Archive for April, 2011

Low VOC Paints

Do you know what one of the top 5 leading health risks are in the US according to the EPA? Try indoor air. That’s right, the air in your house. And one of the leading causes of that problem are the paints, varnishes and solvents we use containing VOC’s. VOC stands for Volatile Organic Compound and has been a key component of the composition of oil based paint and can be a problem even in traditional latex based paints.

Exposure to VOC’s in paint can trigger asthma attacks, eye irritation and respiratory problems, nausea and dizziness among other symptoms. Prolonged exposure has been linked to kidney and liver disease and even cancer.

Given the health concerns of consumers and new government regulations, alternative paints have been coming on the market over the past few years and now present a well rounded, economical choice over VOC intensive paints. Voluntary standards for VOC content in alternative paint products have been established by Green Seal®, an independent non-profit who sets standards for environmentally responsible or “green” products. The Green Seal certification for Standard GS-11 is based on VOC content, the absence of chemicals, durability and performance among other criteria.

The different types of healthy alternative paints include:

Low Odor or Low VOC Paint
Zero VOC Paint
Non-Toxic or Natural Paint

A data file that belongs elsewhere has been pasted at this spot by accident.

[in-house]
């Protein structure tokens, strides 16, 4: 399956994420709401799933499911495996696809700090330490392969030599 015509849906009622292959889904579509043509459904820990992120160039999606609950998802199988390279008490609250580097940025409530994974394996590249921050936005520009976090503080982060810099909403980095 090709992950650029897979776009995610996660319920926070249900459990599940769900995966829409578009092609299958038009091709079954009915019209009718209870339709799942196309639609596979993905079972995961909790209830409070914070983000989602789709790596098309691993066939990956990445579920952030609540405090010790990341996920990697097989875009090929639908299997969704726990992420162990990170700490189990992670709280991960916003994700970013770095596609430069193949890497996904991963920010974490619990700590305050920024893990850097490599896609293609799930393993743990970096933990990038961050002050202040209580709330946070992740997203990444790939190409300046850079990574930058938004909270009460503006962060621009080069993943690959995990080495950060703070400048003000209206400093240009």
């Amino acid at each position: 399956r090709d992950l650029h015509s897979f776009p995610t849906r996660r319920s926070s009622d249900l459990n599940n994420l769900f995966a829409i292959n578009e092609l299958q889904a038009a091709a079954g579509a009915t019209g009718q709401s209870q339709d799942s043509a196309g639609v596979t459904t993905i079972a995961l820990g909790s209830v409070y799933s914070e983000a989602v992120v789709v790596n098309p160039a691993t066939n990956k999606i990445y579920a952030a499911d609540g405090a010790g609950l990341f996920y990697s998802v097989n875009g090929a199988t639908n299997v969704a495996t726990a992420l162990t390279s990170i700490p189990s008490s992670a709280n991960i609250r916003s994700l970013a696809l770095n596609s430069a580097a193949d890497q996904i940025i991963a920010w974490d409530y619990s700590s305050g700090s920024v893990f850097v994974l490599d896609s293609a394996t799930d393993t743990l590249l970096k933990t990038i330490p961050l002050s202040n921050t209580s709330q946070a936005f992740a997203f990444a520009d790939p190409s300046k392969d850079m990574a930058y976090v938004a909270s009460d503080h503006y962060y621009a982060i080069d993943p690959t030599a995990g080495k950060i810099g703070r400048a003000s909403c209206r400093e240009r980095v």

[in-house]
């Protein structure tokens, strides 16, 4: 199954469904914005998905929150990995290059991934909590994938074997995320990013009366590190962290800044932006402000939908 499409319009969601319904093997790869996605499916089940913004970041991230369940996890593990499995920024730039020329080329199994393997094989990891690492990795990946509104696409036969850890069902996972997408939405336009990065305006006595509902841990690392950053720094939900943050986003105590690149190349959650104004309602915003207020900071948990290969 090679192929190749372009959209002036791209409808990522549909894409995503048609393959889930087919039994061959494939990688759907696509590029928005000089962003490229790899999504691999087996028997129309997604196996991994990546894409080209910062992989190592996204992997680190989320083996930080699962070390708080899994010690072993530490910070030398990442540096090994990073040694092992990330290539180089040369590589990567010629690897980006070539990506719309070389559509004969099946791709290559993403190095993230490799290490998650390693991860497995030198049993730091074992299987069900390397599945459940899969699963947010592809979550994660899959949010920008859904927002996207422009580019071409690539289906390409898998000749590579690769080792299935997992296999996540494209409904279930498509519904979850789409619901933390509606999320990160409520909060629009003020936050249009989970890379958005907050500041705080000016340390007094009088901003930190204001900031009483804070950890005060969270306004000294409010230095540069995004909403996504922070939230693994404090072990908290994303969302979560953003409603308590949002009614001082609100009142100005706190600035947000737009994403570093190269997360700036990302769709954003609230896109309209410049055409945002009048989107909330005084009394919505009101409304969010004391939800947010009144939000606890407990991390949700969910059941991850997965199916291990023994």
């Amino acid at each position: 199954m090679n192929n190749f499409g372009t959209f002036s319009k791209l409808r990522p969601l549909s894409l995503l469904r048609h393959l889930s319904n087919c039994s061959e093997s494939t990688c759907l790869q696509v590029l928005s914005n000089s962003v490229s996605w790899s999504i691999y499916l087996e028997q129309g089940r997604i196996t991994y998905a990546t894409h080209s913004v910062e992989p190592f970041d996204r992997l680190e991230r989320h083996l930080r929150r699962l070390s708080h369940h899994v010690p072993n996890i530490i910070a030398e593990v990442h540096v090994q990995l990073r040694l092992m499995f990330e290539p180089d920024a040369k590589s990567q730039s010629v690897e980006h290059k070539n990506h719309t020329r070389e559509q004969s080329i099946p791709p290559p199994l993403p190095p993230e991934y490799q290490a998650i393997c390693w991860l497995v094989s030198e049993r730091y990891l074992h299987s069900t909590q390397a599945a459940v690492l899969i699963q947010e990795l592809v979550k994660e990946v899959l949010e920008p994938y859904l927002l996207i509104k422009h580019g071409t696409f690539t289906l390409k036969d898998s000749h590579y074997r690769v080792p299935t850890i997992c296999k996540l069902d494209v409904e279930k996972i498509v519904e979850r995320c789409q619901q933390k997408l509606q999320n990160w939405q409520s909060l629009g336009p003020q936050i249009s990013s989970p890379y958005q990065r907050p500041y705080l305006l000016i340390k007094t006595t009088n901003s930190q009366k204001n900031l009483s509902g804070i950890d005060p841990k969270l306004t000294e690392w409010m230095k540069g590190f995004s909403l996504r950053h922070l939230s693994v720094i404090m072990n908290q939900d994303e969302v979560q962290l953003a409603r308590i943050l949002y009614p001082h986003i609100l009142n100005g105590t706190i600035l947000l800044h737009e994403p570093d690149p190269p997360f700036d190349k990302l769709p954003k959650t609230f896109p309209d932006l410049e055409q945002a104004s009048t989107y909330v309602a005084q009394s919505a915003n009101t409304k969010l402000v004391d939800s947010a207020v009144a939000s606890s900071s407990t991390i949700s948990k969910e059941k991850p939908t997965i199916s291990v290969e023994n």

Rent vs own

Here is what Trulia is saying about rent vs own:mortgage

To rent or to buy: what used to be a given – that you would buy a home as soon as you could afford to – has become an agonizing conundrum for many a would-be homebuyer, in the face of the housing market’s big bust and super-slow recovery. Low prices seem to create a wide-open window of opportunity, but they also create the concern that prices will keep falling after closing. And that Catch-22 has hundreds of thousands of buyers-to-be stuck on the fence.

Fortunately, there are handful of life, mortgage and local market signals which indicate that the time *might* be right to hop – scratch that – leap off the fence and into homeownership:

Mortgage rates are going up. Home prices have been low for the last several years, and in fact are currently looking like they’re heading back down to the same levels they were at the depths of the real estate recession. During this same time frame, interest rates have also been low – this one-two punch has created record-high affordability for the last four years running, causing buyers to believe that this window of opportunity won’t be closing anytime soon.